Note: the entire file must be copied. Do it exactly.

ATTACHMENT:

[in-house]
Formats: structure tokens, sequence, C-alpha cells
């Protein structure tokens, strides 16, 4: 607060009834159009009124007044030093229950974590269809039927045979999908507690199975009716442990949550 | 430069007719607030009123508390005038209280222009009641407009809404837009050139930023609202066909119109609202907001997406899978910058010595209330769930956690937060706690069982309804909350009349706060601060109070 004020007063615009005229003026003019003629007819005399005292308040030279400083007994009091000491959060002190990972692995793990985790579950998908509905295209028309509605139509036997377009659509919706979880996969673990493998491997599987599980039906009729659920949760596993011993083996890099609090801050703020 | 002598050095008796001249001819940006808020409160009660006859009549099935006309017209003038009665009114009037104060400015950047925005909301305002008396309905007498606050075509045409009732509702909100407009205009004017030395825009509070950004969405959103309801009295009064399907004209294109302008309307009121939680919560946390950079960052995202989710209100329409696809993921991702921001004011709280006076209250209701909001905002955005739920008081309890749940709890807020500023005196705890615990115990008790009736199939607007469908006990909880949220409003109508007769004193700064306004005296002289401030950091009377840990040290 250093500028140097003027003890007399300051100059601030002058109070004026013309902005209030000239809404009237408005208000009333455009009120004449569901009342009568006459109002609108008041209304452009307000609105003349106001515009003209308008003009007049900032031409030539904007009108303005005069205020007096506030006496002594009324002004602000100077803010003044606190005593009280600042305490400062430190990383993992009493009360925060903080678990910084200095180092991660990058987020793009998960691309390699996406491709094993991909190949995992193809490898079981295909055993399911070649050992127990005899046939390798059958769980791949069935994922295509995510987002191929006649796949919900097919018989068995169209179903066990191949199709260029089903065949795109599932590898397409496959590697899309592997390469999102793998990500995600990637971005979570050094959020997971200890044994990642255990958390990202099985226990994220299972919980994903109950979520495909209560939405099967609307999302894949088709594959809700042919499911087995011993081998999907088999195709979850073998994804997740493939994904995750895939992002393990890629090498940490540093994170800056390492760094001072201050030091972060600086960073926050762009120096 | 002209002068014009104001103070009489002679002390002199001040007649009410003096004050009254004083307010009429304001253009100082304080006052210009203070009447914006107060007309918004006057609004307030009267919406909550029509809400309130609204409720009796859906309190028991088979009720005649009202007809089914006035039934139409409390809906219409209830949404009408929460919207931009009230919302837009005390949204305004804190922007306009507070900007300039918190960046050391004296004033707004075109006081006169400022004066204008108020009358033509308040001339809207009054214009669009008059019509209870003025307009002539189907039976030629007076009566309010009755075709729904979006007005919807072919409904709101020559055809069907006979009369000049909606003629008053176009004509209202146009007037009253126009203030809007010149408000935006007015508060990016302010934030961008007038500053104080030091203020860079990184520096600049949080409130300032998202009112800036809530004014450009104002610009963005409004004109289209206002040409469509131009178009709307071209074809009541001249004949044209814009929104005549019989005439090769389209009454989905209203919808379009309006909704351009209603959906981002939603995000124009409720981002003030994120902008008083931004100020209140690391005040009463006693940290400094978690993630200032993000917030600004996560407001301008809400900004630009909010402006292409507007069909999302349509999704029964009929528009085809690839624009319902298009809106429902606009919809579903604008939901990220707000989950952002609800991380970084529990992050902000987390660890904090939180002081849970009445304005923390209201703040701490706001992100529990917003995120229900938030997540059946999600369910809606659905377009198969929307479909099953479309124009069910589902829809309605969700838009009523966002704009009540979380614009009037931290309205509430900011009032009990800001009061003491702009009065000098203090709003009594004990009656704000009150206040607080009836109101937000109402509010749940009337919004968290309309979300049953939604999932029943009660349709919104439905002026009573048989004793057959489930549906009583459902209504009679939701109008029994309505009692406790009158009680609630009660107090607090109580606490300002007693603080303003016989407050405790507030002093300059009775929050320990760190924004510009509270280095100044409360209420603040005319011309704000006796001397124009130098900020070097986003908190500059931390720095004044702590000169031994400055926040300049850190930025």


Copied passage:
[in-house]
Formats: structure tokens, sequence, C-alpha cells
């Protein structure tokens, strides 16, 4: 607060009834159009009124007044030093229950974590269809039927045979999908507690199975009716442990949550 | 430069007719607030009123508390005038209280222009009641407009809404837009050139930023609202066909119109609202907001997406899978910058010595209330769930956690937060706690069982309804909350009349706060601060109070 004020007063615009005229003026003019003629007819005399005292308040030279400083007994009091000491959060002190990972692995793990985790579950998908509905295209028309509605139509036997377009659509919706979880996969673990493998491997599987599980039906009729659920949760596993011993083996890099609090801050703020 | 002598050095008796001249001819940006808020409160009660006859009549099935006309017209003038009665009114009037104060400015950047925005909301305002008396309905007498606050075509045409009732509702909100407009205009004017030395825009509070950004969405959103309801009295009064399907004209294109302008309307009121939680919560946390950079960052995202989710209100329409696809993921991702921001004011709280006076209250209701909001905002955005739920008081309890749940709890807020500023005196705890615990115990008790009736199939607007469908006990909880949220409003109508007769004193700064306004005296002289401030950091009377840990040290 250093500028140097003027003890007399300051100059601030002058109070004026013309902005209030000239809404009237408005208000009333455009009120004449569901009342009568006459109002609108008041209304452009307000609105003349106001515009003209308008003009007049900032031409030539904007009108303005005069205020007096506030006496002594009324002004602000100077803010003044606190005593009280600042305490400062430190990383993992009493009360925060903080678990910084200095180092991660990058987020793009998960691309390699996406491709094993991909190949995992193809490898079981295909055993399911070649050992127990005899046939390798059958769980791949069935994922295509995510987002191929006649796949919900097919018989068995169209179903066990191949199709260029089903065949795109599932590898397409496959590697899309592997390469999102793998990500995600990637971005979570050094959020997971200890044994990642255990958390990202099985226990994220299972919980994903109950979520495909209560939405099967609307999302894949088709594959809700042919499911087995011993081998999907088999195709979850073998994804997740493939994904995750895939992002393990890629090498940490540093994170800056390492760094001072201050030091972060600086960073926050762009120096 | 002209002068014009104001103070009489002679002390002199001040007649009410003096004050009254004083307010009429304001253009100082304080006052210009203070009447914006107060007309918004006057609004307030009267919406909550029509809400309130609204409720009796859906309190028991088979009720005649009202007809089914006035039934139409409390809906219409209830949404009408929460919207931009009230919302837009005390949204305004804190922007306009507070900007300039918190960046050391004296004033707004075109006081006169400022004066204008108020009358033509308040001339809207009054214009669009008059019509209870003025307009002539189907039976030629007076009566309010009755075709729904979006007005919807072919409904709101020559055809069907006979009369000049909606003629008053176009004509209202146009007037009253126009203030809007010149408000935006007015508060990016302010934030961008007038500053104080030091203020860079990184520096600049949080409130300032998202009112800036809530004014450009104002610009963005409004004109289209206002040409469509131009178009709307071209074809009541001249004949044209814009929104005549019989005439090769389209009454989905209203919808379009309006909704351009209603959906981002939603995000124009409720981002003030994120902008008083931004100020209140690391005040009463006693940290400094978690993630200032993000917030600004996560407001301008809400900004630009909010402006292409507007069909999302349509999704029964009929528009085809690839624009319902298009809106429902606009919809579903604008939901990220707000989950952002609800991380970084529990992050902000987390660890904090939180002081849970009445304005923390209201703040701490706001992100529990917003995120229900938030997540059946999600369910809606659905377009198969929307479909099953479309124009069910589902829809309605969700838009009523966002704009009540979380614009009037931290309205509430900011009032009990800001009061003491702009009065000098203090709003009594004990009656704000009150206040607080009836109101937000109402509010749940009337919004968290309309979300049953939604999932029943009660349709919104439905002026009573048989004793057959489930549906009583459902209504009679939701109008029994309505009692406790009158009680609630009660107090607090109580606490300002007693603080303003016989407050405790507030002093300059009775929050320990760190924004510009509270280095100044409360209420603040005319011309704000006796001397124009130098900020070097986003908190500059931390720095004044702590000169031994400055926040300049850190930025």